Adopted into the household of her uncle, Sir Thomas Bertram, Fanny Price grows up a meek outsider among her cousins in the unaccustomed elegance of Mansfield Park. Soon after Sir Thomas absents himself on estate business in Antigua (the family's investment in slavery and sugar is considered in the Introduction in a new, post-colonial light), Mary Crawford and her brother ... المزيد عند بوك سبوتاشتريه من بوك سبوت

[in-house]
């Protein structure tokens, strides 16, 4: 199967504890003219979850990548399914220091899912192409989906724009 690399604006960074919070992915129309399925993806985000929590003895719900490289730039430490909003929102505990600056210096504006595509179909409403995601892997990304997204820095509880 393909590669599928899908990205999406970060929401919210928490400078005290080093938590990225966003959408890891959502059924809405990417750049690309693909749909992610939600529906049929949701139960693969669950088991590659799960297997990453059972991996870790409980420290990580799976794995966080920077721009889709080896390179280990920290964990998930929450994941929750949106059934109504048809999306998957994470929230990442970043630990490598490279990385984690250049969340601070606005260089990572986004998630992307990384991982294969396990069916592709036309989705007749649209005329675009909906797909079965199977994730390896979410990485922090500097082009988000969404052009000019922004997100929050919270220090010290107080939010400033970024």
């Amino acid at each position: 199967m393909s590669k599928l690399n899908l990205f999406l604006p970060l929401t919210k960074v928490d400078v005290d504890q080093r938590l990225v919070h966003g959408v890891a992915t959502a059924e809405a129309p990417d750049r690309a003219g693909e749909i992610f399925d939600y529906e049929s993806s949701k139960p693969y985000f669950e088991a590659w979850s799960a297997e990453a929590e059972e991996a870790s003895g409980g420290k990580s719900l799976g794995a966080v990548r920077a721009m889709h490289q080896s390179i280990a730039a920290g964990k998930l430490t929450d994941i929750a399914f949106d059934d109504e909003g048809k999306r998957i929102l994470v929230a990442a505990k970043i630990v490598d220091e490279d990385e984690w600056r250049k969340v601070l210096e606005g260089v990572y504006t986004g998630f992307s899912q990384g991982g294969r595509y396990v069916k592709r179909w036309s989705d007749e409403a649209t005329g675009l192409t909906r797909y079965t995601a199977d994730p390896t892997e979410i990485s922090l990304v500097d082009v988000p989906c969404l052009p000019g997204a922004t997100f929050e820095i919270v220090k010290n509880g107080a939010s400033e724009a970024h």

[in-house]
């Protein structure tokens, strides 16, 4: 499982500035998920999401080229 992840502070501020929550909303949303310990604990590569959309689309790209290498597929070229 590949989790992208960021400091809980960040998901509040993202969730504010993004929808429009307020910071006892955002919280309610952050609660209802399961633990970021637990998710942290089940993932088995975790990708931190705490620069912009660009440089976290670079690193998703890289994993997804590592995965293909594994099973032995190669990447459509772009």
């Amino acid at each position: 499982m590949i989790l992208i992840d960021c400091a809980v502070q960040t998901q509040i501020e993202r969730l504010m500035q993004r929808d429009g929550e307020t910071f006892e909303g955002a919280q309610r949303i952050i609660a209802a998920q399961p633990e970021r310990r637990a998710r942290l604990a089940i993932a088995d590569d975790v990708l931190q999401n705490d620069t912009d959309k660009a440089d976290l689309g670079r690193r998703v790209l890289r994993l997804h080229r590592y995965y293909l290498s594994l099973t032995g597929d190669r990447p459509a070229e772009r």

Even though Jane Austen is my favorite, Mansfield Park is not. Mansfield Park is a romance set in the nineteenth century. Fanny Price, its heroine, is a poor young girl who has lots of siblings that her parents can barely afford to raise them. Her aunts decided they would take Fanny in and raise her themselves. Ever since Fanny set her foot in Mansfield Park, she knew her worth - or rather lack of it - she became introverted and passive, and allowed her aunts to treat her in an unfavorable manner. One aunt especially, Aunt Norris, treated her in the same way she would treat any maid in the mansion; her other aunt, Lady Bertram, was more kind to her yet she was too dependent on her, she would not stop asking her for things to do or errands to run. Fanny Price grew up with her four cousins: Tom, Edmund, Maria, and Julia. She loved them all but they treated her as an unwanted poor relation. The only one who was truly kind to her and loved her was Edmund, which led Fanny to have a stronger relationship with him than with any of her other cousins. Since their childhood, Fanny fell in love with Edmund, but she kept it in her heart and did not tell him anything about it. Edmund, on the other hand, loved Fanny dearly as a friend and even took her as his confidante. Fanny's character is extremely passive and weak; she allowed others to determine her life for her. She did not have a say in her moving to Mansfield Park; she would never dare to stand up for the harsh treatment she received from her aunt; she did not tell the person she loved how she felt about him; she even allowed him to friend-zone her and gave him advices when he asked during the period when he was infatuated by Miss Mary Crawford - who only showed Edmund any attention because she was looking forward to marrying into wealth and connections. On the other hand, Henry Crawford shows Fanny Price some attention, merely to amuse himself, but Fanny was smart enough to not fall for him, which shows how strong her character can be when she puts her mind to it; she simply behaves passively out of fear of making someone hate her more than she suspects they already do. It is not one of Austen's best works, yet I would not say that it is completely horrible. What I dislike the most about it is the lack of events of actions in the novel, it progresses really slowly, and it is due to the fact that we are following a weak character. I understand that Austen meant for Fanny to be passive and kind; but, in my opinion, she is too passive and weak to be the heroine of the novel. At the same time, we are following her and her thoughts, which minimalizes all the other characters’ roles resulting in a slow and boring novel.